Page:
Telephone networks first appeared more than a hundred years ago, forming the oldest large scale network that has grown to touch over 7 billion people. Telephony is now merging many complex technologies and because numerous services enabled by these technologies can be monetized, telephony attracts a lot of fraud. However, there is little academic work on this topic, in part because of the complexity of such networks and their closed nature.
In the first part of this thesis, we aim to systematically explore fraud in telephony networks. We propose a taxonomy that differentiates the root causes, the vulnerabilities, the exploitation techniques, the fraud types and finally the way fraud benefits fraudsters. In the second part, we
study two fraud types that manipulate the wholesale market. We start with Over-The-Top bypass fraud and measure its impact on a small mobile operator with more than 15,000 test calls and a large-scale user study. Later, we look at the International Revenue Share Fraud ecosystem, by analyzing several online premium rate service providers. Using this analysis, we propose a set of ML features that can be used to detect IRSF. In the last part, we study a recent countermeasure against voice spam, which involves the use of a chatbot to interact with spammers. We try to understand the effectiveness of this chatbot, by analyzing its conversations with various types of spammers.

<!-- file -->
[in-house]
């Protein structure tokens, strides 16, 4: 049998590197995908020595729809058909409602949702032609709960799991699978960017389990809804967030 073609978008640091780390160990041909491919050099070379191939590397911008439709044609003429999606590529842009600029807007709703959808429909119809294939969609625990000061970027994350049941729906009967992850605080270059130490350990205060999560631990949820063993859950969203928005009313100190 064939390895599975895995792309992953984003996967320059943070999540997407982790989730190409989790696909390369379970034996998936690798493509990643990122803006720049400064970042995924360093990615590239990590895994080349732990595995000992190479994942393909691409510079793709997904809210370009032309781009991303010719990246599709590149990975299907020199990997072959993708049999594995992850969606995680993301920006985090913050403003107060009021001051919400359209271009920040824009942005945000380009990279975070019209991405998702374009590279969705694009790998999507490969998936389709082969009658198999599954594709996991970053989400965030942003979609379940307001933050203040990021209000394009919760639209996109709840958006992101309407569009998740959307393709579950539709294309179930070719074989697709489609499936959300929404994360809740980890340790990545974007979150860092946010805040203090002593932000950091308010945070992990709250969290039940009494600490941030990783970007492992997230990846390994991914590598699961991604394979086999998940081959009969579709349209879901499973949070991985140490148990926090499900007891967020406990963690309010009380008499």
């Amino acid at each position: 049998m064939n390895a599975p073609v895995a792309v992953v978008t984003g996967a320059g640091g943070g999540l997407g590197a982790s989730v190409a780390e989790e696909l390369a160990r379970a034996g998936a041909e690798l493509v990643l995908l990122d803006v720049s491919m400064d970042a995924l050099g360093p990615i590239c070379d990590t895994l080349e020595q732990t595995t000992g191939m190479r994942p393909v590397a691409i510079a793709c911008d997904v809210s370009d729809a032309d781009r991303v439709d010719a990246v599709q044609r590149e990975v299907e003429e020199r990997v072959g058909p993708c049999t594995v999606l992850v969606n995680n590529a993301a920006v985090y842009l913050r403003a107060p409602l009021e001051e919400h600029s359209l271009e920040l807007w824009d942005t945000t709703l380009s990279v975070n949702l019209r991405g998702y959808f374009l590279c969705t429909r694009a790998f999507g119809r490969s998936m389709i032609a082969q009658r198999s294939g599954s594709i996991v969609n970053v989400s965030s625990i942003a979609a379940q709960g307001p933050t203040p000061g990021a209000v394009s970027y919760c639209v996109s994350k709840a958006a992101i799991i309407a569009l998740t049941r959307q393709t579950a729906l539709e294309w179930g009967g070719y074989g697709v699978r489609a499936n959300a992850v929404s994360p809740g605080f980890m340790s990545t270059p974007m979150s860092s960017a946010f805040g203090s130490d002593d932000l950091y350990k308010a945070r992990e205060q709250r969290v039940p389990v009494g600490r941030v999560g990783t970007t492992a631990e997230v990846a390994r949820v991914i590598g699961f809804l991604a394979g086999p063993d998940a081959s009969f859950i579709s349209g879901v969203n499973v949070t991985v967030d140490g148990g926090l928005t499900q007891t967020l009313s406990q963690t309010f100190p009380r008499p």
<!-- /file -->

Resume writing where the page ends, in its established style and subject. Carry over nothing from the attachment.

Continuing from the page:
While presenting a broad view of telephony fraud, our work also reveals its complex nature and the key challenges in fighting fraud. We hope to stimulate research in this area, in particular, leveraging interdisciplinary approaches to study the diverse effects of telephony fraud.